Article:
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QuoteOriginally posted by Alex645 Quote

d) Why 100 ISO? Higher ISO films, such as 400 ISO, have a much greater dynamic range (and exposure latitude).

Can you expand on this? First time I've heard someone argue a 400iso film will have much greater dynamic range and exposure latitude than a 100iso film (all else being equal of course)... I always believed the opposite to be true.
05-04-2019, 04:15 PM   #21
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QuoteOriginally posted by nickthetasmaniac Quote
Can you expand on this? First time I've heard someone argue a 400iso film will have much greater dynamic range and exposure latitude than a 100iso film (all else being equal of course)... I always believed the opposite to be true.
With film, the higher the ISO, the greater the exposure latitude. That is one reason, for example, disposable cameras without light meters were loaded with 800 ISO neg films. They are very forgiving in exposure error and as seen in the OP video, can handle the over exposures, but then are high enough to handle the under better.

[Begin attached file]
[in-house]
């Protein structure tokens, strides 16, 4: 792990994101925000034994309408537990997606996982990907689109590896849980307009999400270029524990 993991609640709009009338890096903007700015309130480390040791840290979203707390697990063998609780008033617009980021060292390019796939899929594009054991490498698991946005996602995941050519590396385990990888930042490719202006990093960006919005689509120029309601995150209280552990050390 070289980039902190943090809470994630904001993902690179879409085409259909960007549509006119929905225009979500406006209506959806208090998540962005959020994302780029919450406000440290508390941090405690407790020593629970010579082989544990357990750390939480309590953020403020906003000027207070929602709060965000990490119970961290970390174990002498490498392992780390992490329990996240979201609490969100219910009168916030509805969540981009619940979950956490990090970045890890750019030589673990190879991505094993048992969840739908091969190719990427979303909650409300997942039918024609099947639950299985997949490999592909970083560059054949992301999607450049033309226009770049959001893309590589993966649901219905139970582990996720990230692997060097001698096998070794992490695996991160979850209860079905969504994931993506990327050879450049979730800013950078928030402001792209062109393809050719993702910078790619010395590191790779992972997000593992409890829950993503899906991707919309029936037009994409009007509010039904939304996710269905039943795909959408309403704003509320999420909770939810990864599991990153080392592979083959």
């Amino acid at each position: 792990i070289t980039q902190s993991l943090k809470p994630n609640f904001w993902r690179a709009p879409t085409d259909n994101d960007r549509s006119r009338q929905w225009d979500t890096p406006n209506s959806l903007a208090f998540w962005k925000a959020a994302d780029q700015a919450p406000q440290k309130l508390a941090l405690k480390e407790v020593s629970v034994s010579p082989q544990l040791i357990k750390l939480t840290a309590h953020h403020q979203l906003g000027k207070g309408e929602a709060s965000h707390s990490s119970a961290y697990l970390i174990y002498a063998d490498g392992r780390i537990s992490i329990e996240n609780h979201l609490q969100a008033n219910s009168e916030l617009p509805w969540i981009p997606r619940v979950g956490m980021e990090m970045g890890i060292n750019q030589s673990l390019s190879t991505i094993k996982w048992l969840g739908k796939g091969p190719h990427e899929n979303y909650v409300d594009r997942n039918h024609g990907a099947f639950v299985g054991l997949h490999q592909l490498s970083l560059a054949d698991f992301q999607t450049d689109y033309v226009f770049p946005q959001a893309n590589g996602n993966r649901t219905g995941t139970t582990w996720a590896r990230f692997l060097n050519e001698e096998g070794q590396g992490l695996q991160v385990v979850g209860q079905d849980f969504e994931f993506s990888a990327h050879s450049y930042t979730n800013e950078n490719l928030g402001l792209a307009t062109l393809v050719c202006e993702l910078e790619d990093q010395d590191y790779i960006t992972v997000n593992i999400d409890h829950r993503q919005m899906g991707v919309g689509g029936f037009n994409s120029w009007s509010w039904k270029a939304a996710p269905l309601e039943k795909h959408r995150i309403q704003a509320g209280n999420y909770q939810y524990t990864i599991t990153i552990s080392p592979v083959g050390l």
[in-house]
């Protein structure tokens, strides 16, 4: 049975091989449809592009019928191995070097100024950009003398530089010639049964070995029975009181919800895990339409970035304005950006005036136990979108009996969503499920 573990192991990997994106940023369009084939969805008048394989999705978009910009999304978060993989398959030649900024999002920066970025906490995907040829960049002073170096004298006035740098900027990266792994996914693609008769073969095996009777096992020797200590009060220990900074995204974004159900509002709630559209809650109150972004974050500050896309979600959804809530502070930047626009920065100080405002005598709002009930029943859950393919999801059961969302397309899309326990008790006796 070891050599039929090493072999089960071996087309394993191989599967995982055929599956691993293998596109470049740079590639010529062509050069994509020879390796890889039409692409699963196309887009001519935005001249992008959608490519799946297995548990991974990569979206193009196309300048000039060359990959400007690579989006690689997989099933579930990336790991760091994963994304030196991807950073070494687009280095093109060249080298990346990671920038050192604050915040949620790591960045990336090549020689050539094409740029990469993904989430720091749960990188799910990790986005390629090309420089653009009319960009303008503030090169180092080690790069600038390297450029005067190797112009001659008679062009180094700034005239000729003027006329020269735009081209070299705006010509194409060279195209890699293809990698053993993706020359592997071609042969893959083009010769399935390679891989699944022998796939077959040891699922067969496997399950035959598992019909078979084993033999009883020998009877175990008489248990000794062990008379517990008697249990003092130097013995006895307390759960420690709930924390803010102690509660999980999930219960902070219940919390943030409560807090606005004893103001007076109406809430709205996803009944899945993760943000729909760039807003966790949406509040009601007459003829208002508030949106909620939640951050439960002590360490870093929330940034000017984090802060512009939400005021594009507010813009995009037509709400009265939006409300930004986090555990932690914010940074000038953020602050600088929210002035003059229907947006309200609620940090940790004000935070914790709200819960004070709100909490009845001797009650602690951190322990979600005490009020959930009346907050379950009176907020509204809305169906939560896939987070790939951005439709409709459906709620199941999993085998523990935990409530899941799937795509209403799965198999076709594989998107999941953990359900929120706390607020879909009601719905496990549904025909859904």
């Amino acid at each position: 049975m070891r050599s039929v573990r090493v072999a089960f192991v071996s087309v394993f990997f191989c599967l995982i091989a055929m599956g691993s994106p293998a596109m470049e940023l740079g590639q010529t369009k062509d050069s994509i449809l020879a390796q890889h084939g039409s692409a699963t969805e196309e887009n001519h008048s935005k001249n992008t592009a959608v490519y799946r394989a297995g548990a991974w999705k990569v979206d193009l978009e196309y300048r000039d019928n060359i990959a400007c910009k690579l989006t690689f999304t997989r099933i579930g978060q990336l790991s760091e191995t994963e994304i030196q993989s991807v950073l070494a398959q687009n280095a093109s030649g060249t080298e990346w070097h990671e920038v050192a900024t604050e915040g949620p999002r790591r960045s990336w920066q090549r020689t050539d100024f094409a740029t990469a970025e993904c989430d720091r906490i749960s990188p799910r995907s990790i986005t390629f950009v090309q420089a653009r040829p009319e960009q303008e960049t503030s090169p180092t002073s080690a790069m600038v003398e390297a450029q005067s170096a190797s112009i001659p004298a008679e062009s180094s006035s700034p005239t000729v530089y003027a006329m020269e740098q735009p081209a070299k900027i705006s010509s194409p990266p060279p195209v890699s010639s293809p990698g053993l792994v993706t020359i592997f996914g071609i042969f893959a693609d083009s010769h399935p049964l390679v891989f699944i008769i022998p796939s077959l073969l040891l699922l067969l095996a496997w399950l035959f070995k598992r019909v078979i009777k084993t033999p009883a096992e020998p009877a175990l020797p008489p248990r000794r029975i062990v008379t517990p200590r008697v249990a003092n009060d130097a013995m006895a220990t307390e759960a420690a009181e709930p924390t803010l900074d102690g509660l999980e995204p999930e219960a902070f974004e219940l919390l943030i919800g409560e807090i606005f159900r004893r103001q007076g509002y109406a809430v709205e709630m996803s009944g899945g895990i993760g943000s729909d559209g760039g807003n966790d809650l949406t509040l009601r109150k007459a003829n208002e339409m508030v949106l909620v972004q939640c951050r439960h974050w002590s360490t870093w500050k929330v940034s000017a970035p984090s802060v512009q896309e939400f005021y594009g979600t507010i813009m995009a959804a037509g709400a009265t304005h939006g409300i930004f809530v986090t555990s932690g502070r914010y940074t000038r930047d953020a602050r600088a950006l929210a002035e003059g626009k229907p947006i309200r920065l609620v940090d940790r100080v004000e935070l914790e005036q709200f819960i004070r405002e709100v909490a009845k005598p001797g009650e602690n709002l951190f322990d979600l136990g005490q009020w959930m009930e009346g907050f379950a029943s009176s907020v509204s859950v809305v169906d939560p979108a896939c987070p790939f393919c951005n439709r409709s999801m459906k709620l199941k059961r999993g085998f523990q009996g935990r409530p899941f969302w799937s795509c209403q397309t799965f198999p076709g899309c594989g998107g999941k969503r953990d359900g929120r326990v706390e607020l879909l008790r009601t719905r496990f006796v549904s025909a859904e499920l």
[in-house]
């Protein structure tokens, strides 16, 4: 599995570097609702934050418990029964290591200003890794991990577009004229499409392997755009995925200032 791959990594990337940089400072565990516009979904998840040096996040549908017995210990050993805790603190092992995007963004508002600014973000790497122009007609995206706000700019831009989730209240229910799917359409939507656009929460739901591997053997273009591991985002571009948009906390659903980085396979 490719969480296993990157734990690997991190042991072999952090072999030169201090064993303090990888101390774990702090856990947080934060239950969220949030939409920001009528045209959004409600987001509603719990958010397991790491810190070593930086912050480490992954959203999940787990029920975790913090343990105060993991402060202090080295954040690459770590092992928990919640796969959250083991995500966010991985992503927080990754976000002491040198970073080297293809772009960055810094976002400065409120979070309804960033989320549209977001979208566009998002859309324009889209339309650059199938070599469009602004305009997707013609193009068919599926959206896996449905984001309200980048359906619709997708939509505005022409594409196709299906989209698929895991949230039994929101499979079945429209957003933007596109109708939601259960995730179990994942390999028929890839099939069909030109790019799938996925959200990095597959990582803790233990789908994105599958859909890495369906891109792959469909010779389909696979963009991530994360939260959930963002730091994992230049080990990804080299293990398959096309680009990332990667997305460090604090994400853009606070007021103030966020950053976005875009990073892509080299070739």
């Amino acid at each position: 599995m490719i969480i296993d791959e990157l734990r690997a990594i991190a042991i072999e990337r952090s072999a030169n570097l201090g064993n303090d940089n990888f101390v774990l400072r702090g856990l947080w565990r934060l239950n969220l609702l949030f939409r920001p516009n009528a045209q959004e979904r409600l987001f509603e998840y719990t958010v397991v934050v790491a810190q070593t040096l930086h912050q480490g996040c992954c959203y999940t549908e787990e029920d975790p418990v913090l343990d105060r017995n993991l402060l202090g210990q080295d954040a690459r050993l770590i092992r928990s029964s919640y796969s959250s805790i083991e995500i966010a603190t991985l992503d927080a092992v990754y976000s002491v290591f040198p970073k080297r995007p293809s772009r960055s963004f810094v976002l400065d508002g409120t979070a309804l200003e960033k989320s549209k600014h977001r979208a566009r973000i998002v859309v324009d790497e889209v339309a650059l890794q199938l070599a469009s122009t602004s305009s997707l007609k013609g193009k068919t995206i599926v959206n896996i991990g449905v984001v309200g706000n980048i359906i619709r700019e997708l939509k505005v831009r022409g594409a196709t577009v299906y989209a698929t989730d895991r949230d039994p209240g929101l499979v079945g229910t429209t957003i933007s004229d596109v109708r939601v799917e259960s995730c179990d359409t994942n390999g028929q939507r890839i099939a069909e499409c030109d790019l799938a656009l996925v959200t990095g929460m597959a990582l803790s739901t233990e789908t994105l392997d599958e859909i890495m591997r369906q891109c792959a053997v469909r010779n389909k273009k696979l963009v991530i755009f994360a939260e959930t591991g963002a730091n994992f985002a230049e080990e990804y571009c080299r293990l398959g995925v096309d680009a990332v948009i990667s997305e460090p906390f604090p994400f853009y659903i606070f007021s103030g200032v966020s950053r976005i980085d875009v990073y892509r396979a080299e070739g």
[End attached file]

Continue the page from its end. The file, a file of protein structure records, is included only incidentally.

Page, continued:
The king of exposure latitude has got to be Ilford XP2+ as it can be shot at EI 100-1600 without push or pull processing.

Based on the OP linked video, it shows there is confusion between dynamic range and exposure latitude. The dynamic range does in fact decrease with higher ISO, but the exposure latitude increases with higher ISO.
05-04-2019, 04:52 PM - 1 Like   #22
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You can get more dynamic range when you develop film yourself and employ highlight compression techniques from the zone system. And you can get more DR from many sensors by converting to monochrome I feel. When you pull up some the buried engineering DR too far you get color shifts and noise. But those color shifts look fine in BW.